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June 08 2012

Four short links: 8 June 2012

  1. HAproxy -- high availability proxy, cf Varnish.
  2. Opera Reviews SPDY -- thoughts on the high-performance HTTP++ from a team with experience implementing their own protocols. Section 2 makes a good intro to the features of SPDY if you've not been keeping up.
  3. Jetpants -- Tumblr's automation toolkit for handling monstrously large MySQL database topologies. (via Hacker News)
  4. LeakedIn -- check if your LinkedIn password was leaked. Chris Shiflett had this site up before LinkedIn had publicly admitted the leak.

May 07 2012

Four short links: 7 May 2012

  1. Liquid Feedback -- MIT-licensed voting software from the Pirate Party. See this Spiegel Online piece about how it is used for more details. (via Tim O'Reilly)
  2. Putting Gestures Into Objects (Ars Technica) -- Disney and CMU have a system called Touché, where objects can tell whether they're being clasped, swiped, pinched, etc. and by how many fingers. (via BoingBoing)
  3. Real-time Facebook 'likes' Displayed On Brazilian Fashion Retailer's Clothes Racks (The Verge) -- each hanger has a digital counter reflecting the number of likes.
  4. Foldit Games Next Play: Crowdsourcing Better Drug Design (Nature Blogs) -- “We’ve moved beyond just determining structures in nature,” Cooper, who is based at the University of Washington’s Center for Game Science in Seattle, told Nature Medicine. “We’re able to use the game to design brand new therapeutic enzymes.” He says players are now working on the ground-up design of a protein that would act as an inhibitor of the influenza A virus, and he expects to expand the drug development uses of the game to small molecule design within the next year.

February 16 2012

Four short links: 16 February 2012

  1. The Undue Weight of Truth (Chronicle of Higher Education) -- Wikipedia has become fossilized fiction because the mechanism of self-improvement is broken.
  2. Playfic -- Andy Baio's new site that lets you write text adventures in the browser. Great introduction to programming for language-loving kids and adults.
  3. Review of Alone Together (Chris McDowall) -- I loved this review, its sentiments, and its presentation. Work on stuff that matters.
  4. Why ESRI As-Is Can't Be Part of the Open Government Movement -- data formats without broad support in open source tools are an unnecessary barrier to entry. You're effectively letting the vendor charge for your data, which is just stupid.

February 08 2012

Four short links: 8 February 2012

  1. Mavuno -- an open source, modular, scalable text mining toolkit built upon Hadoop. (Apache-licensed)
  2. Cow Clicker -- Wired profile of Cowclicker creator Ian Bogost. I was impressed by Cow Clickers [...] have turned what was intended to be a vapid experience into a source of camaraderie and creativity. People create communities around social activities, even when they are antisocial. (via BoingBoing)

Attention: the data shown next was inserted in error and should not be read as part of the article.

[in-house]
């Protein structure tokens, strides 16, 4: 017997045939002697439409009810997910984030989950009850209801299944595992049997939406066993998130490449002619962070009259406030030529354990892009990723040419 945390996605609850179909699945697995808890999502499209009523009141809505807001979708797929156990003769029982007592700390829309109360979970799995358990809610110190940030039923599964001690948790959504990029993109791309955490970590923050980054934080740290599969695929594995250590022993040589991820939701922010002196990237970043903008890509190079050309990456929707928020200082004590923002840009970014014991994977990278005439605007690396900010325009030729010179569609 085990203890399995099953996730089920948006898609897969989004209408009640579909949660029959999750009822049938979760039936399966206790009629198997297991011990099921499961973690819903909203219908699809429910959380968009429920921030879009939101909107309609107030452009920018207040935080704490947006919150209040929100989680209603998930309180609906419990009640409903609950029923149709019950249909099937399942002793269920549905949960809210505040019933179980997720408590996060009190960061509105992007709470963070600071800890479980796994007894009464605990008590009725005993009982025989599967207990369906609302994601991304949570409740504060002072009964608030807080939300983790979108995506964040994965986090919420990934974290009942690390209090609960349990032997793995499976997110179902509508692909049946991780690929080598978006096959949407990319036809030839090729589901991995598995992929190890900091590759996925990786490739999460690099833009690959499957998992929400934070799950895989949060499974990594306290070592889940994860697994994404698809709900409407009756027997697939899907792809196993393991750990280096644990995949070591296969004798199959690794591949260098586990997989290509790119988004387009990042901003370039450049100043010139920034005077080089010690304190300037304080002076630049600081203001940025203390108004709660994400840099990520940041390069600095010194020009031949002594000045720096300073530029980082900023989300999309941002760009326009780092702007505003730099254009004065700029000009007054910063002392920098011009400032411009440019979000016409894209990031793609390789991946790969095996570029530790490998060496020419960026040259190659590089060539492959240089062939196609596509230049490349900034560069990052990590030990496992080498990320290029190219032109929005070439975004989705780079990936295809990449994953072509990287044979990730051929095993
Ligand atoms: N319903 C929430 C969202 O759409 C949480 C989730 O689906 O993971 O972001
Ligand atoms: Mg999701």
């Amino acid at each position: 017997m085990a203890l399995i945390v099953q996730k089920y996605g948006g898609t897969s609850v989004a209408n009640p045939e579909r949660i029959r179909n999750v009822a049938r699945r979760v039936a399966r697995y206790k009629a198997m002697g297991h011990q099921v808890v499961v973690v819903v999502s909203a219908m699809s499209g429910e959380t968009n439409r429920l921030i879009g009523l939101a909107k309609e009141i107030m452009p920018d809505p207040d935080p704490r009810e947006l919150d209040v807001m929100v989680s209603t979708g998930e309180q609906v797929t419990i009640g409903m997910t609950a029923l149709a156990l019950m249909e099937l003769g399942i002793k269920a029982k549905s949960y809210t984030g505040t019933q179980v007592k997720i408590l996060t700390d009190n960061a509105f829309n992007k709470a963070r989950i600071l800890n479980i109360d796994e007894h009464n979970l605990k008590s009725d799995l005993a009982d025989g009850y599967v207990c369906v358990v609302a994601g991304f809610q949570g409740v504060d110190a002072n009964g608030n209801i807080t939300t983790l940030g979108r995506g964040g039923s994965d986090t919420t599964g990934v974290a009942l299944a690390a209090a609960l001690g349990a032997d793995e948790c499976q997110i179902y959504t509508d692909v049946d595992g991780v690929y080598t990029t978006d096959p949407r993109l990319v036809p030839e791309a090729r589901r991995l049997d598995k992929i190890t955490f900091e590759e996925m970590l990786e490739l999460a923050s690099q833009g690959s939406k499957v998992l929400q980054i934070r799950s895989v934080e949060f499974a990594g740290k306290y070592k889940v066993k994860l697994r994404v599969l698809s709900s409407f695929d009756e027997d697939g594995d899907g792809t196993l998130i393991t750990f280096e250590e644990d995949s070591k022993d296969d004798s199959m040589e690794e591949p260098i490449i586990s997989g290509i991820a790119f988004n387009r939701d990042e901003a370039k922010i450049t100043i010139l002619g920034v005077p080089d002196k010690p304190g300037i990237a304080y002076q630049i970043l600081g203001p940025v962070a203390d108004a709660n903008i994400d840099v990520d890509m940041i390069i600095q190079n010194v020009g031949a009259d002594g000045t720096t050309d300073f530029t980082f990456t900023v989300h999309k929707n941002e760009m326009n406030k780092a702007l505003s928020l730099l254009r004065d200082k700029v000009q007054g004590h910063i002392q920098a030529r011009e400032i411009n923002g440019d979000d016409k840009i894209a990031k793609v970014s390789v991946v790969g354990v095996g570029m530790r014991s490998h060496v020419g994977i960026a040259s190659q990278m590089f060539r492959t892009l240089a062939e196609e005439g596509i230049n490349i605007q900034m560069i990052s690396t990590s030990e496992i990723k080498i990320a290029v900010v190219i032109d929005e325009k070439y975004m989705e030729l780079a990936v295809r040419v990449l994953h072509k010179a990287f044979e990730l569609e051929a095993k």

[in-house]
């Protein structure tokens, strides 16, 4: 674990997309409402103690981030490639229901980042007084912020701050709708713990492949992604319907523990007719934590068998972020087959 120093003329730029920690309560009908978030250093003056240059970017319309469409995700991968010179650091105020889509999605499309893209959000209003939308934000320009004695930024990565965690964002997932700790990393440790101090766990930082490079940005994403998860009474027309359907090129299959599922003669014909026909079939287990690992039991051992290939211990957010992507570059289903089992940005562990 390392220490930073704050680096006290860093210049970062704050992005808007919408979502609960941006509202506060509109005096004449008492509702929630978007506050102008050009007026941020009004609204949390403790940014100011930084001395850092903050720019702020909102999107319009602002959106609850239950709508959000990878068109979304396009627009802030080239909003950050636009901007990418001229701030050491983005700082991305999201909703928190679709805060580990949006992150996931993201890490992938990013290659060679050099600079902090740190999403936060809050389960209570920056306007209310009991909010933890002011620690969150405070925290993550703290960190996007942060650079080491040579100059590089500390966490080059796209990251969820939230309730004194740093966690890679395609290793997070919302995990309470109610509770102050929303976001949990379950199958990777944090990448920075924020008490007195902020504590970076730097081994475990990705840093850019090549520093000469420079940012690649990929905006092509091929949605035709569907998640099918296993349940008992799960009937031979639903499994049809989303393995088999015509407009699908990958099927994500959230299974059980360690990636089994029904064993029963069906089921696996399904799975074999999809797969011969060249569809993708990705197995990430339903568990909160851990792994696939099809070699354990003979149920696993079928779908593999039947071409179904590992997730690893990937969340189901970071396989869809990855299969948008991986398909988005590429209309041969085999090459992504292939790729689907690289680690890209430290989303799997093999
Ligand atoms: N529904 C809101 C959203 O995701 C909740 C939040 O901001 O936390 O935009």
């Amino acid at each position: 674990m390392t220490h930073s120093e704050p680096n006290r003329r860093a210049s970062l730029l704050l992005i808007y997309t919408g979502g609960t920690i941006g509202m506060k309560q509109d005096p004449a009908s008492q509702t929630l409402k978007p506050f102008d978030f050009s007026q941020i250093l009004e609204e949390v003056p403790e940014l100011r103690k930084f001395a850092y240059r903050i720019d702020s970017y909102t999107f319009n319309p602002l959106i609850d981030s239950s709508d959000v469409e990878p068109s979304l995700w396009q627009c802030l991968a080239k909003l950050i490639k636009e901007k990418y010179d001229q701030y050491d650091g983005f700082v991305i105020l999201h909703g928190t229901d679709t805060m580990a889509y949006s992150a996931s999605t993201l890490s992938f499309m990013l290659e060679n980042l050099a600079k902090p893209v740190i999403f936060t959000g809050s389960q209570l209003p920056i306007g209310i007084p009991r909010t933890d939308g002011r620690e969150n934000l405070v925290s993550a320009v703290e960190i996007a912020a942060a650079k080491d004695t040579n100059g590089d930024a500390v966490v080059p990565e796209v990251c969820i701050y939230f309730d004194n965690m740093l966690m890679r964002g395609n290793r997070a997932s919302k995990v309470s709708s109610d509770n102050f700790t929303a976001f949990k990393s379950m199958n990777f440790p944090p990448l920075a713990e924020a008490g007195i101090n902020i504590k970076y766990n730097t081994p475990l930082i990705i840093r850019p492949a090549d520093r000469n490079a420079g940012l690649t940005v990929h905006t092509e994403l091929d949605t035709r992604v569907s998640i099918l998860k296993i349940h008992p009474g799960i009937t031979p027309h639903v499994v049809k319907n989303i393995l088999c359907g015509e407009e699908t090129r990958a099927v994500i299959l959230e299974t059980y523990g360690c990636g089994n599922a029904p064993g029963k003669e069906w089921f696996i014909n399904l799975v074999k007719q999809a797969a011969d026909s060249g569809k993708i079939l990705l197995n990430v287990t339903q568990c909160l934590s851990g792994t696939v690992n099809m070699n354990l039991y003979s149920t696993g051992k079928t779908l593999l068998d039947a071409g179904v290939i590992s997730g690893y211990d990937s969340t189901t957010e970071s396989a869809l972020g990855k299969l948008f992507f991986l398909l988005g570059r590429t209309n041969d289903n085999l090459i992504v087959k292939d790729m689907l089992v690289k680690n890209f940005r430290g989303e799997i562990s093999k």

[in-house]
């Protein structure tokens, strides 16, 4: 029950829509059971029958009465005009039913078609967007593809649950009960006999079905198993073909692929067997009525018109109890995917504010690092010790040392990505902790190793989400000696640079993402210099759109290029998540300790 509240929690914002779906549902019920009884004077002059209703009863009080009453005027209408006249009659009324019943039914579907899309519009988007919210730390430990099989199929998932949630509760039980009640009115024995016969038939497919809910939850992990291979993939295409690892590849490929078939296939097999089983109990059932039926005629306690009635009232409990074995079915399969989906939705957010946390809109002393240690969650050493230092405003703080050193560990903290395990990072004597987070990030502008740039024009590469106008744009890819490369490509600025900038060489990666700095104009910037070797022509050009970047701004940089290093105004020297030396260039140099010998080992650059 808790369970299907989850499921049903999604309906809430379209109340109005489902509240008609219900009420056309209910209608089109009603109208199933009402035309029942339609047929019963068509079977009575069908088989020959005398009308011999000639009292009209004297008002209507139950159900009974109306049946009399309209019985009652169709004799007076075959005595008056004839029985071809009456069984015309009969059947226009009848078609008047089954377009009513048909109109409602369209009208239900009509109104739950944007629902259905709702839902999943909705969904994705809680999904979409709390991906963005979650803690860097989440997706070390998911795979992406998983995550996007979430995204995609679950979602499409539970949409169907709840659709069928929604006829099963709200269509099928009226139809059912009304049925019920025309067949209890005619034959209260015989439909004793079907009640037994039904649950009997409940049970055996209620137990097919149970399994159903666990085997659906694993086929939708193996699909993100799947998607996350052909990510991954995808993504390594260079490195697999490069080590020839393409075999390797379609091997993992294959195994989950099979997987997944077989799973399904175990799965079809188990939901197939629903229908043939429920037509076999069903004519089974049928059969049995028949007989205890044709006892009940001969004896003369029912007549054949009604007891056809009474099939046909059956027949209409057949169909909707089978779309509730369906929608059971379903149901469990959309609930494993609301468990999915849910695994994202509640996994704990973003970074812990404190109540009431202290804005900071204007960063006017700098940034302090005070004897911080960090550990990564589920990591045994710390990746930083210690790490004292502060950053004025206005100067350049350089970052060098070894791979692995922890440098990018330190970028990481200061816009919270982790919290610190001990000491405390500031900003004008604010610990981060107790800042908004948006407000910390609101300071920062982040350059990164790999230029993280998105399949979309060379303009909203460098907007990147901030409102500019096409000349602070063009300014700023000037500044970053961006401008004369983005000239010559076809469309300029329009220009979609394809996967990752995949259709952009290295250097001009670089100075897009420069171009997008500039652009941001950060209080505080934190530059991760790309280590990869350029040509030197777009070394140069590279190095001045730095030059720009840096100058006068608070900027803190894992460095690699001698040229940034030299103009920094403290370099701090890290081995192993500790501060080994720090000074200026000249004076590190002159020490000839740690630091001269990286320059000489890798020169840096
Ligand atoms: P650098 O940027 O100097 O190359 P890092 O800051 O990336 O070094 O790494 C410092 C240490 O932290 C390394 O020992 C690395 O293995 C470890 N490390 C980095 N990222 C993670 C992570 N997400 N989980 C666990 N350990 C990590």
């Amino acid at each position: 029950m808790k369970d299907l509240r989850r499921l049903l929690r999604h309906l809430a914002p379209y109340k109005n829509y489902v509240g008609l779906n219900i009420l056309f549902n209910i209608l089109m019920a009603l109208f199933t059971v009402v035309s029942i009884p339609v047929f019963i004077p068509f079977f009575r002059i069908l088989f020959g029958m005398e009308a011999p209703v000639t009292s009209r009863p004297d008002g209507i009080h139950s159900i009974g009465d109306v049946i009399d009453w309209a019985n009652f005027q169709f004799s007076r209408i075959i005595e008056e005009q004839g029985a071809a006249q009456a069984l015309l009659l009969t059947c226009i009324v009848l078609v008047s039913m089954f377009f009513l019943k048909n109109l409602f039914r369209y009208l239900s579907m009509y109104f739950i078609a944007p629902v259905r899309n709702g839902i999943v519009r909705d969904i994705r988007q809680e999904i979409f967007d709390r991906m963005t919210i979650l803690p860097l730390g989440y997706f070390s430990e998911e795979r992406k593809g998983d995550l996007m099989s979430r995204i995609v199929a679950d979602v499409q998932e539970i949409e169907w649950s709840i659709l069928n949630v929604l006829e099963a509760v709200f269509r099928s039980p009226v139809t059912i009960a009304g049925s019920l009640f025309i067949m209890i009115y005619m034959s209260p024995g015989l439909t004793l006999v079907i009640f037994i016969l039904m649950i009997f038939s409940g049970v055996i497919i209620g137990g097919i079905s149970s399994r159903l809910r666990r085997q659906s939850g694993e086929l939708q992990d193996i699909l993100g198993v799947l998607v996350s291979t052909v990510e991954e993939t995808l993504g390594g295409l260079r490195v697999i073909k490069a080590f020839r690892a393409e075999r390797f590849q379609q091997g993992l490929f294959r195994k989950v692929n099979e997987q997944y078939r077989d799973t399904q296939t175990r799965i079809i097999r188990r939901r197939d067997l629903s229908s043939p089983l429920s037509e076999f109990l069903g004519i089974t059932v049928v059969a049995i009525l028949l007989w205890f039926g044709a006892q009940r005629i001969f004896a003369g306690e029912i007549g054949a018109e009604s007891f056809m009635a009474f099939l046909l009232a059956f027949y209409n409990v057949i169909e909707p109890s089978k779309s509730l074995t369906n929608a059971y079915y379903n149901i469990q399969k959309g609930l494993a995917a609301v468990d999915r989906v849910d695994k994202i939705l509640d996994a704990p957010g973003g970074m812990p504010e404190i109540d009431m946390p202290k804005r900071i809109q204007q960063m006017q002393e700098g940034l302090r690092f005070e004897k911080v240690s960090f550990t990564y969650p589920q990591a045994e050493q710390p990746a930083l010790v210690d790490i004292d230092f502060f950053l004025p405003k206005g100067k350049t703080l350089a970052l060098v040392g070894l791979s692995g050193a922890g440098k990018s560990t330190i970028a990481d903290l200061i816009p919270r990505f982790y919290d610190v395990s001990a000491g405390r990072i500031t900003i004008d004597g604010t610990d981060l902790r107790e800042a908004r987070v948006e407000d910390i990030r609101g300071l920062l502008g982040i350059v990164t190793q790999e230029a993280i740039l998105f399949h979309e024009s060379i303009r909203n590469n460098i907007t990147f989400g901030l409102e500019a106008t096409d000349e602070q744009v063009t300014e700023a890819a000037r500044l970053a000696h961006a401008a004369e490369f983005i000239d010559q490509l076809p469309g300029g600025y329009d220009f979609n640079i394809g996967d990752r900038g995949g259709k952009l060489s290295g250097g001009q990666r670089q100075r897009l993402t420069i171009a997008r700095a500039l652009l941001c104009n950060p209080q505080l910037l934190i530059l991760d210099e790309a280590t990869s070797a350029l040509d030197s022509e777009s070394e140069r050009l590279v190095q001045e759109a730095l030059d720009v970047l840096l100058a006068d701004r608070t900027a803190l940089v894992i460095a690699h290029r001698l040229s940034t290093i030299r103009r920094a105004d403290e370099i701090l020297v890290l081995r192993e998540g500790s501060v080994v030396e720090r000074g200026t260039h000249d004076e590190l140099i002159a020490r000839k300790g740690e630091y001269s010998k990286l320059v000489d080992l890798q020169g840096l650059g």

3. Unicode Has a Pile of Poo Character (BoingBoing) -- this is perfect.
  4. The Research Works Act and the Breakdown of Mutual Incomprehension (Cameron Neylon) -- an excellent summary of how researchers and publishers view each other and their place in the world.

February 06 2012

Four short links: 6 February 2012

  1. Jirafe -- open source e-commerce analytics for Magento platform.
  2. iModela -- a $1000 3D milling machine. (via BoingBoing)
  3. It's Too Late to Save The Common Web (Robert Scoble) -- paraphrased: "Four years ago, I told you all that Google and Facebook were evil. You did nothing, which is why I must now use Google and Facebook." His list of reasons that Facebook beats the Open Web gives new shallows to the phrase "vanity metrics". Yes, the open web does not go out of its way to give you an inflated sense of popularity and importance. On the other hand, the things you do put there are in your control and will stay as long as you want them to. But that's obviously not a killer feature compared to a bottle of Astroglide and an autorefreshing page showing your Klout score and the number of Google+ circles you're in.
  4. iBooks Author EULA Clarified (MacObserver) -- important to note that it doesn't say you can't use the content you've written, only that you can't sell .ibook files through anyone but Apple. Less obnoxious than the "we own all your stuff, dude" interpretation, but still a bit crap. I wonder how anticompetitive this will be seen as. Apple's vertical integration is ripe for Justice Department investigation.

February 03 2012

January 16 2012

Four short links: 16 January 2012

  1. Computational Science Stack Exchange -- q+a site for data-intensive computation-heavy science. (via Gael Varoquaux)